Applications and Use Cases

New Bill Proposal Could Make Alaska First State with Blockchain-Backed Voting


April 20, 2021

A new proposal from Alaskan state Senator Mike Shower suggests using blockchain technology for secure voting, which would make Alaska the first in the nation to do so.

Shower has commented that many voters are losing confidence in election integrity, and blockchain could bring advanced security precautions to ensure all votes are accounted for. As a part of the new plan, voters would be required to go through additional steps to verify identity, similar to the multi-factor verification tools used commonly on websites and social media.

“I’m merely trying to find a way to make it tighter and better as we move into the 21st century, primarily about how we secure our elections, so that people will have faith in the results, even if they don’t like them,” commented Shower.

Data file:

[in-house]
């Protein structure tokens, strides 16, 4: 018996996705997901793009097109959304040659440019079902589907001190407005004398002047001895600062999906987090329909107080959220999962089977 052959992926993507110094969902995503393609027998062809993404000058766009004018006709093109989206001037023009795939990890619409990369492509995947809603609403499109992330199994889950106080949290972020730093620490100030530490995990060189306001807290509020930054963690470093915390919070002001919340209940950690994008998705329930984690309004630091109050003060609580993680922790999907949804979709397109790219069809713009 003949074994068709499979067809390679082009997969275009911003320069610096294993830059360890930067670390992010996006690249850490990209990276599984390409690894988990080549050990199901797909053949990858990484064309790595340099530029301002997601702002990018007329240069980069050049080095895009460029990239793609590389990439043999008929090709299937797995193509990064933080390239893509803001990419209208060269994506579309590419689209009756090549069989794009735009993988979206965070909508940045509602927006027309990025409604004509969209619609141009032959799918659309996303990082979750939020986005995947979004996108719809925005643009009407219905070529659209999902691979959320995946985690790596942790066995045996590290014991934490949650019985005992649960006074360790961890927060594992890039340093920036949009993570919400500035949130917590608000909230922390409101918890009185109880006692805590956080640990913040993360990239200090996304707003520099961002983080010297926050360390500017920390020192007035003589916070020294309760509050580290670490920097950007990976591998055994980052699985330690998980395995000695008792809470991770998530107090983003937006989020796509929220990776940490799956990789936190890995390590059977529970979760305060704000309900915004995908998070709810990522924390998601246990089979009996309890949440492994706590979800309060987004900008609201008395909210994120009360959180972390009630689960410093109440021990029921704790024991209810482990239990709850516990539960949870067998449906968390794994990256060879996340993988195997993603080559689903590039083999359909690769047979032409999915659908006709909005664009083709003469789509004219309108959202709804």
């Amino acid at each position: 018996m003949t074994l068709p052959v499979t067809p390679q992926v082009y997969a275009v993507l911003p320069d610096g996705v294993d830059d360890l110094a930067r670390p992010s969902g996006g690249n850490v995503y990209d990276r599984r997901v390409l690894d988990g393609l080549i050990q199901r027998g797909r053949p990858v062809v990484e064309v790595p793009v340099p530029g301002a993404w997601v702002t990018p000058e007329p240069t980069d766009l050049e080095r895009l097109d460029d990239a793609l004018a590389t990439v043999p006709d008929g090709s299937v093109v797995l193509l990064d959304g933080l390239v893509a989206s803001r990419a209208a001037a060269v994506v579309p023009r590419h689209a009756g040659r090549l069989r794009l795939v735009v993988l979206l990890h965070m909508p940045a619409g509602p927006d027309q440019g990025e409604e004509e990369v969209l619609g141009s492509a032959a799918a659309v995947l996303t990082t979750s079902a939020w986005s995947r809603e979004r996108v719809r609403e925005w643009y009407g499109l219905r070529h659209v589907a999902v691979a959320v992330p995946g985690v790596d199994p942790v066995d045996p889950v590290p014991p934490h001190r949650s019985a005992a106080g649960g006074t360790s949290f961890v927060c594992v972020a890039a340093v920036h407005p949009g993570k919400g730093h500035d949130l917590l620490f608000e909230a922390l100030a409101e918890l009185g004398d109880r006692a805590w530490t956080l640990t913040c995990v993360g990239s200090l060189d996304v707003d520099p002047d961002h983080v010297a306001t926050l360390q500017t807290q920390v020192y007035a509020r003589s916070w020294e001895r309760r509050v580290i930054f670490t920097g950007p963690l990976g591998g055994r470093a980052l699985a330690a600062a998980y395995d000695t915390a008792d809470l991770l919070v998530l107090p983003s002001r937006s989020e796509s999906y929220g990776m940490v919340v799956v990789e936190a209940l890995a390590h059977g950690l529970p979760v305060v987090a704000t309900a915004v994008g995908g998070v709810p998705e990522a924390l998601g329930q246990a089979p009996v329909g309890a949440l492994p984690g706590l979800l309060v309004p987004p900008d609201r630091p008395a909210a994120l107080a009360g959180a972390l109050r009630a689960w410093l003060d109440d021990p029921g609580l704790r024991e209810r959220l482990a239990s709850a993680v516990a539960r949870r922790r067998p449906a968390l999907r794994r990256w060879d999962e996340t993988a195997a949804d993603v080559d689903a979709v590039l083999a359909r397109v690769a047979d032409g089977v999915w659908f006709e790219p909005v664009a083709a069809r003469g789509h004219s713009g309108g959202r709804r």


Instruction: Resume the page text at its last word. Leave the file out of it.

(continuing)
The popularity of blockchain technology has skyrocketed over the last year, mainly due to the rise in value of cryptocurrencies like Bitcoin and Dogecoin. Tech enthusiasts are beginning to find alternative applications for blockchain, which provides nearly impenetrable digital security that can be distributed across an entire network.

Though the technology would provide much needed security to the voting system, it’s implementation would lead to additional costs, and may not receive support from voters who prefer more traditional forms of voting. Shower’s general  point of the bill is to demonstrate that politicians should be doing more to protect the sanctity of voting.

“We’re sending ballots to people who shouldn’t be on the rolls here in Alaska,” Shower added. “So they can’t claim that we’re doing it as clean or as good as we should be. We can do it better.”




Edited by Maurice Nagle

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